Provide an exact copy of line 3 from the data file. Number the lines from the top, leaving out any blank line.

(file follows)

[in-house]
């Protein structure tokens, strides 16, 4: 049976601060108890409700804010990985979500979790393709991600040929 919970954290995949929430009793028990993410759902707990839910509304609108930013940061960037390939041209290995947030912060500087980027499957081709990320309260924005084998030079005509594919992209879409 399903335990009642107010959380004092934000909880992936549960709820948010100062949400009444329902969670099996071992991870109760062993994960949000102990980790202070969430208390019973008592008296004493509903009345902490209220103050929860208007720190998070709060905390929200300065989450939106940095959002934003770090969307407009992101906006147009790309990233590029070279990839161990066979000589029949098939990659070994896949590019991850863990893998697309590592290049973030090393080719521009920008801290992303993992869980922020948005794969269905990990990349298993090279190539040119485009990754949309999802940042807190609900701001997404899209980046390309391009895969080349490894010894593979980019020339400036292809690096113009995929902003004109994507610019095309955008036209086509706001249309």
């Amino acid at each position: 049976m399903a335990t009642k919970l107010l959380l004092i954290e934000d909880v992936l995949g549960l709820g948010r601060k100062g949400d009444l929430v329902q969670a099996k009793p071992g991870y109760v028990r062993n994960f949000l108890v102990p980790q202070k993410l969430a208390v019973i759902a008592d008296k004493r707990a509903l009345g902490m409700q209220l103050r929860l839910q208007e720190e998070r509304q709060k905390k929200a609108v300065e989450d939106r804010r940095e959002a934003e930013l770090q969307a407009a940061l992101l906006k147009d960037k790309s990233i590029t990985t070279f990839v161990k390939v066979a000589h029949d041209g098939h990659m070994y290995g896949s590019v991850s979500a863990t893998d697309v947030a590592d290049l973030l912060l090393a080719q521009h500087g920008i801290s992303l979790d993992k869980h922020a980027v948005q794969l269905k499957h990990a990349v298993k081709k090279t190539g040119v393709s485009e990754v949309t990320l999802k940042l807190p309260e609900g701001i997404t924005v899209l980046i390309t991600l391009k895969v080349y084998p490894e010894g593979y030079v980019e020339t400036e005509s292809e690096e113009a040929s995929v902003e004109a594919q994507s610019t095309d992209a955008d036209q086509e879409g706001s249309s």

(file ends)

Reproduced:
């Amino acid at each position: 049976m399903a335990t009642k919970l107010l959380l004092i954290e934000d909880v992936l995949g549960l709820g948010r601060k100062g949400d009444l929430v329902q969670a099996k009793p071992g991870y109760v028990r062993n994960f949000l108890v102990p980790q202070k993410l969430a208390v019973i759902a008592d008296k004493r707990a509903l009345g902490m409700q209220l103050r929860l839910q208007e720190e998070r509304q709060k905390k929200a609108v300065e989450d939106r804010r940095e959002a934003e930013l770090q969307a407009a940061l992101l906006k147009d960037k790309s990233i590029t990985t070279f990839v161990k390939v066979a000589h029949d041209g098939h990659m070994y290995g896949s590019v991850s979500a863990t893998d697309v947030a590592d290049l973030l912060l090393a080719q521009h500087g920008i801290s992303l979790d993992k869980h922020a980027v948005q794969l269905k499957h990990a990349v298993k081709k090279t190539g040119v393709s485009e990754v949309t990320l999802k940042l807190p309260e609900g701001i997404t924005v899209l980046i390309t991600l391009k895969v080349y084998p490894e010894g593979y030079v980019e020339t400036e005509s292809e690096e113009a040929s995929v902003e004109a594919q994507s610019t095309d992209a955008d036209q086509e879409g706001s249309s």